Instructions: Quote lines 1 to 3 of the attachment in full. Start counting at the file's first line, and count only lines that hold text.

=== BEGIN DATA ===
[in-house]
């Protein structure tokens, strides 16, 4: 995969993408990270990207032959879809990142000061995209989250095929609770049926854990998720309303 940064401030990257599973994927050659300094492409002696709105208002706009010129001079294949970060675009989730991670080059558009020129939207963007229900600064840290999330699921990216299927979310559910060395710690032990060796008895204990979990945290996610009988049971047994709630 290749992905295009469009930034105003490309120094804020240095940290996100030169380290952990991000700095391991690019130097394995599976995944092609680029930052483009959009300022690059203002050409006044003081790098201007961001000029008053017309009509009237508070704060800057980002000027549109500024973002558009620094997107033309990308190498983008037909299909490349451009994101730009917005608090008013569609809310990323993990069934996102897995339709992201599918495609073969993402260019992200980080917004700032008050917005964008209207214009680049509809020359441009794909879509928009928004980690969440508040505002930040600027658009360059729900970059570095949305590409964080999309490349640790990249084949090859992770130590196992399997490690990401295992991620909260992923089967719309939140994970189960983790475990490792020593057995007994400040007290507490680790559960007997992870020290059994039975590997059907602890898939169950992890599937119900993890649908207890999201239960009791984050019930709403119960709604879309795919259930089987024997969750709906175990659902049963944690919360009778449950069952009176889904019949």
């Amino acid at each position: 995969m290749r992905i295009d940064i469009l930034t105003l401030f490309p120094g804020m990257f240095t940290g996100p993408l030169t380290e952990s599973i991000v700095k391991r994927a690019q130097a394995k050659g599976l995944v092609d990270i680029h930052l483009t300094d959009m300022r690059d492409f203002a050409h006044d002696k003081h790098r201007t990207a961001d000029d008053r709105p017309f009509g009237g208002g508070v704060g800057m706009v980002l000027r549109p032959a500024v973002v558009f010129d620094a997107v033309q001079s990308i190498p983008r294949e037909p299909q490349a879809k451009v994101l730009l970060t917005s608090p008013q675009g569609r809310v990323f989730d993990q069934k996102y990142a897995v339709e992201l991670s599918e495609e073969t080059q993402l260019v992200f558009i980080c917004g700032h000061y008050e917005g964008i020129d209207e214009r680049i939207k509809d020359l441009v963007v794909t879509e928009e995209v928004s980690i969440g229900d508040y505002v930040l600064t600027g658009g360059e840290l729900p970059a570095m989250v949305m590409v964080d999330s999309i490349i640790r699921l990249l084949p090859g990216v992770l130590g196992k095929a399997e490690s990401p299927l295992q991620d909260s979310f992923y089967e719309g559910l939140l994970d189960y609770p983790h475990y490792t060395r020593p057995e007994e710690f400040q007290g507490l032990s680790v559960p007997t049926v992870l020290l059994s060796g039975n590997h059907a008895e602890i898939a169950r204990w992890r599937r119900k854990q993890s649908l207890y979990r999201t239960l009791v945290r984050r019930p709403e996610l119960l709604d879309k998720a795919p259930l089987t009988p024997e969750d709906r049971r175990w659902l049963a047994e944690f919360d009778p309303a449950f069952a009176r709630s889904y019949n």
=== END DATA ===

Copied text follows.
[in-house]
């Protein structure tokens, strides 16, 4: 995969993408990270990207032959879809990142000061995209989250095929609770049926854990998720309303 940064401030990257599973994927050659300094492409002696709105208002706009010129001079294949970060675009989730991670080059558009020129939207963007229900600064840290999330699921990216299927979310559910060395710690032990060796008895204990979990945290996610009988049971047994709630 290749992905295009469009930034105003490309120094804020240095940290996100030169380290952990991000700095391991690019130097394995599976995944092609680029930052483009959009300022690059203002050409006044003081790098201007961001000029008053017309009509009237508070704060800057980002000027549109500024973002558009620094997107033309990308190498983008037909299909490349451009994101730009917005608090008013569609809310990323993990069934996102897995339709992201599918495609073969993402260019992200980080917004700032008050917005964008209207214009680049509809020359441009794909879509928009928004980690969440508040505002930040600027658009360059729900970059570095949305590409964080999309490349640790990249084949090859992770130590196992399997490690990401295992991620909260992923089967719309939140994970189960983790475990490792020593057995007994400040007290507490680790559960007997992870020290059994039975590997059907602890898939169950992890599937119900993890649908207890999201239960009791984050019930709403119960709604879309795919259930089987024997969750709906175990659902049963944690919360009778449950069952009176889904019949």
């Amino acid at each position: 995969m290749r992905i295009d940064i469009l930034t105003l401030f490309p120094g804020m990257f240095t940290g996100p993408l030169t380290e952990s599973i991000v700095k391991r994927a690019q130097a394995k050659g599976l995944v092609d990270i680029h930052l483009t300094d959009m300022r690059d492409f203002a050409h006044d002696k003081h790098r201007t990207a961001d000029d008053r709105p017309f009509g009237g208002g508070v704060g800057m706009v980002l000027r549109p032959a500024v973002v558009f010129d620094a997107v033309q001079s990308i190498p983008r294949e037909p299909q490349a879809k451009v994101l730009l970060t917005s608090p008013q675009g569609r809310v990323f989730d993990q069934k996102y990142a897995v339709e992201l991670s599918e495609e073969t080059q993402l260019v992200f558009i980080c917004g700032h000061y008050e917005g964008i020129d209207e214009r680049i939207k509809d020359l441009v963007v794909t879509e928009e995209v928004s980690i969440g229900d508040y505002v930040l600064t600027g658009g360059e840290l729900p970059a570095m989250v949305m590409v964080d999330s999309i490349i640790r699921l990249l084949p090859g990216v992770l130590g196992k095929a399997e490690s990401p299927l295992q991620d909260s979310f992923y089967e719309g559910l939140l994970d189960y609770p983790h475990y490792t060395r020593p057995e007994e710690f400040q007290g507490l032990s680790v559960p007997t049926v992870l020290l059994s060796g039975n590997h059907a008895e602890i898939a169950r204990w992890r599937r119900k854990q993890s649908l207890y979990r999201t239960l009791v945290r984050r019930p709403e996610l119960l709604d879309k998720a795919p259930l089987t009988p024997e969750d709906r049971r175990w659902l049963a047994e944690f919360d009778p309303a449950f069952a009176r709630s889904y019949n």